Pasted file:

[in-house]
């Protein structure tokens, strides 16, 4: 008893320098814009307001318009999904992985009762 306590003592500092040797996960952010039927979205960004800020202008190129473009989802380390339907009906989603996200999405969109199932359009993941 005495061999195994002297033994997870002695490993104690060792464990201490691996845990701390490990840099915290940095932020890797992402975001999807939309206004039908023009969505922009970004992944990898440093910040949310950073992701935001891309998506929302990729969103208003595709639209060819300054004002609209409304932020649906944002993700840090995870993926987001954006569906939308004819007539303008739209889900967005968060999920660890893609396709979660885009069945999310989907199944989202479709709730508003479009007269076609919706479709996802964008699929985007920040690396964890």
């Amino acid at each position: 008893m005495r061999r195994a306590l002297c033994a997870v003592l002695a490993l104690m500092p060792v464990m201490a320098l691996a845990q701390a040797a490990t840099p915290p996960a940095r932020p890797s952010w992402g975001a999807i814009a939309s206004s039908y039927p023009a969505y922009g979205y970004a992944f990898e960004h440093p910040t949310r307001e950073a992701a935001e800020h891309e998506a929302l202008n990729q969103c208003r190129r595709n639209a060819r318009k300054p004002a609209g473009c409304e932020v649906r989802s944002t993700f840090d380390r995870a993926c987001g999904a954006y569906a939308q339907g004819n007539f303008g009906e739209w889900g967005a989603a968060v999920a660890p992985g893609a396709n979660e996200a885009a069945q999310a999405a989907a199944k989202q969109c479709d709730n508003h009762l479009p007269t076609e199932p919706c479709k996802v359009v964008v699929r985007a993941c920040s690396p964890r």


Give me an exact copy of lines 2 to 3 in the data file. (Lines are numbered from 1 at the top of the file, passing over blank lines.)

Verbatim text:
């Protein structure tokens, strides 16, 4: 008893320098814009307001318009999904992985009762 306590003592500092040797996960952010039927979205960004800020202008190129473009989802380390339907009906989603996200999405969109199932359009993941 005495061999195994002297033994997870002695490993104690060792464990201490691996845990701390490990840099915290940095932020890797992402975001999807939309206004039908023009969505922009970004992944990898440093910040949310950073992701935001891309998506929302990729969103208003595709639209060819300054004002609209409304932020649906944002993700840090995870993926987001954006569906939308004819007539303008739209889900967005968060999920660890893609396709979660885009069945999310989907199944989202479709709730508003479009007269076609919706479709996802964008699929985007920040690396964890």
């Amino acid at each position: 008893m005495r061999r195994a306590l002297c033994a997870v003592l002695a490993l104690m500092p060792v464990m201490a320098l691996a845990q701390a040797a490990t840099p915290p996960a940095r932020p890797s952010w992402g975001a999807i814009a939309s206004s039908y039927p023009a969505y922009g979205y970004a992944f990898e960004h440093p910040t949310r307001e950073a992701a935001e800020h891309e998506a929302l202008n990729q969103c208003r190129r595709n639209a060819r318009k300054p004002a609209g473009c409304e932020v649906r989802s944002t993700f840090d380390r995870a993926c987001g999904a954006y569906a939308q339907g004819n007539f303008g009906e739209w889900g967005a989603a968060v999920a660890p992985g893609a396709n979660e996200a885009a069945q999310a999405a989907a199944k989202q969109c479709d709730n508003h009762l479009p007269t076609e199932p919706c479709k996802v359009v964008v699929r985007a993941c920040s690396p964890r």